Chanda Prescod Weinstein, a theoretical physicist at the University of New Hampshire, believes everyone has a right to know the universe. But sometimes there are obstacles that prevent you from having a good view of the cosmos.
âThe first step is to realize that, in fact, we don’t all have access to the same dark night sky,â Prescod-Weinstein said. Reverse. “Those of us who live in areas where the air is very polluted – the version of the night sky that we see is very confusing and not representative of what exists.”
Polluted skies are predominant in poor or marginalized areas, where the right to clean air is an afterthought. As the heavens inform us of our origin history and our place in the universe today, such disparities make it difficult for many to access.
In his first book, The messy cosmos, Prescod-Weinstein goes beyond the depths of space, exploring humanity’s place in the universe while advocating fairness and diversity in the realm that governs the study of the surrounding universe.
The book mixes the mystery of dark matter with the own experience of Prescod-Weinstein who grew up in east Los Angeles with an unwavering curiosity for the mathematics of the universe.
âIf you pick up a popular science book written by a scientist, you’ll find it’s all about telling our stories,â Prescod-Weinstein says. “I happen to have a different perspective on the aspects of our life that are shaped by science and how we have shaped science.”
How? ‘Or’ What The messy cosmos arrived at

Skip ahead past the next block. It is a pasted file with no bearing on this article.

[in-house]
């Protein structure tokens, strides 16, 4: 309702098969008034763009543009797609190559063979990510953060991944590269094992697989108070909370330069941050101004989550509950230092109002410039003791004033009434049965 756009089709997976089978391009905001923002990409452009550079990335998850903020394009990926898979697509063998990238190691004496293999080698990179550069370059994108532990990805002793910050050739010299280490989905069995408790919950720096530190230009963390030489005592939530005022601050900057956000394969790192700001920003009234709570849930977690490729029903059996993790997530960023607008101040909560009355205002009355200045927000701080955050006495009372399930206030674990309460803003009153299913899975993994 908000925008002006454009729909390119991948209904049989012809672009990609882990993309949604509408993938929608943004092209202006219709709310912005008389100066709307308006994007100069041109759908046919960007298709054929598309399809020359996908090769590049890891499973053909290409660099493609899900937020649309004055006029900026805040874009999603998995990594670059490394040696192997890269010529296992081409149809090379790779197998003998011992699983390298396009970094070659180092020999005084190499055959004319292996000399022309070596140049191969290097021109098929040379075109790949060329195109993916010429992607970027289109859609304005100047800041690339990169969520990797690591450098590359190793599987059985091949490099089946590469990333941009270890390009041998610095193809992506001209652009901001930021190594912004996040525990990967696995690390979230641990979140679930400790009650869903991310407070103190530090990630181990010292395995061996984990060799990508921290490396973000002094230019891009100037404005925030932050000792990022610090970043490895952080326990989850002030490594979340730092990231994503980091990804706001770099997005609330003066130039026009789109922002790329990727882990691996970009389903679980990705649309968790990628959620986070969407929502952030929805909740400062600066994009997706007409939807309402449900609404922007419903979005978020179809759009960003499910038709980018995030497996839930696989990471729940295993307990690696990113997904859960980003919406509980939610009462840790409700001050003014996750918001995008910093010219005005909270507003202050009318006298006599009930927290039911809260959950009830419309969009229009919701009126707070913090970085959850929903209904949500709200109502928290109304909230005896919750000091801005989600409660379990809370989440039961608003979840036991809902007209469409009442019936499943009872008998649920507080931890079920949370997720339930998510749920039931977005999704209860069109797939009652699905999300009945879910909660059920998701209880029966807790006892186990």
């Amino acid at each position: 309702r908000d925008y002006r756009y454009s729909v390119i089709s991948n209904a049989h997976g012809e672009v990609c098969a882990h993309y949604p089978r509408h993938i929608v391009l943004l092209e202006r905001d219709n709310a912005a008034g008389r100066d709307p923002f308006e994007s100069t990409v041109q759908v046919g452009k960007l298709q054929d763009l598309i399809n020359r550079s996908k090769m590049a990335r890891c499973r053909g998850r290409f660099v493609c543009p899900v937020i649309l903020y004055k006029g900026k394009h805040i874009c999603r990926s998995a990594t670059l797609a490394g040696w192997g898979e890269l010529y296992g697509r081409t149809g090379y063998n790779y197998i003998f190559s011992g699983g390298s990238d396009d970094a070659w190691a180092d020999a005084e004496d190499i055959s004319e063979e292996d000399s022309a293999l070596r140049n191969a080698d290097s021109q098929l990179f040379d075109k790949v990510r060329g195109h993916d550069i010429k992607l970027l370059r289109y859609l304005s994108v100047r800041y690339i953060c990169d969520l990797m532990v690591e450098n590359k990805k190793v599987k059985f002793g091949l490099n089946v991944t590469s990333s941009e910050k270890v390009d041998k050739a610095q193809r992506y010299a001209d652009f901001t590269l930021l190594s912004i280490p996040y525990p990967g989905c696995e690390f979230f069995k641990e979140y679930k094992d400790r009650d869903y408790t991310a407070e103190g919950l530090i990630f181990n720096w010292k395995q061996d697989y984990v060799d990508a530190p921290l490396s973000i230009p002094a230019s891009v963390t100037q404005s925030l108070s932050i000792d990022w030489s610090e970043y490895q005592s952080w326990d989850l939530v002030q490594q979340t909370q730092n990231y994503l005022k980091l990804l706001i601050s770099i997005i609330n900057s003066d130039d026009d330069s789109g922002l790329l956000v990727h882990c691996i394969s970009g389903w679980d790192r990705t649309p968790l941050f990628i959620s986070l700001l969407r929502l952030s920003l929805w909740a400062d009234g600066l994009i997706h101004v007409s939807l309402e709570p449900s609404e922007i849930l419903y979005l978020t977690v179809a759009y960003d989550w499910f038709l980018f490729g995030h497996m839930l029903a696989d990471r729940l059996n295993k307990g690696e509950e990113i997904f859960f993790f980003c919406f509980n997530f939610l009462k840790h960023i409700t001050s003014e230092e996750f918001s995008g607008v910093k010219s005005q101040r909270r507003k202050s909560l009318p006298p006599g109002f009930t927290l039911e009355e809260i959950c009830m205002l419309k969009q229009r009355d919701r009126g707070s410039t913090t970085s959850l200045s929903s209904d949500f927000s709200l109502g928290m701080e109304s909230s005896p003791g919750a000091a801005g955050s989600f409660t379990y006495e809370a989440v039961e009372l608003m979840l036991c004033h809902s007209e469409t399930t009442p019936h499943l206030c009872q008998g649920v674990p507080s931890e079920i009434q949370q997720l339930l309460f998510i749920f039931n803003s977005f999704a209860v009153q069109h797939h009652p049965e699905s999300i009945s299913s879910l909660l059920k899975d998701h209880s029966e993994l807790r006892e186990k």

As a child, his passion for astrophysics was ignited by a documentary by Stephen Hawking directed by Errol Morris, A brief history of time, which she watched when she was 10 years old.
âI was cool, you can get paid to do math that explains the universe all day,â Prescod-Weinstein says. âIt seemed like a really good job if you were to have a job. “
Growing up, Prescod-Weinstein questioned incidents of racism and sexism she would observe whether at school or against her single mother.
Thinking about the universe has become a sort of escape from the harsher reality of Earth and has helped her come to what she says is her book’s main message: freedom.
“I start off by talking about wanting black children to have this special positive relationship with darkness and also this ability to access the dark night sky, and the wonders and beauty of thinking about the world through the lens of particle physics. and cosmology, “Prescod- says Weinstein. “I think every chapter of the book relates in some way or another to this mission, which is freedom.”
In her book, she explains that she is a descendant of indigenous Africans forcibly evicted from their lands as a result of Western colonization. This fuels his quest to find out where we as humans belong in the universe.
âI don’t know and probably will never know for sure which Indigenous communities my ancestors came from, so the question of location remains a delicate one for me,â she writes in her book.
Entrance to the academy
Prescod-Weinstein’s interest in the universe led her to enter a field predominantly dominated by white male colleagues. She started out as an undergraduate physics student at Harvard before earning her masters at the University of California at Santa Cruz and her doctorate. at the University of Waterloo in Ontario.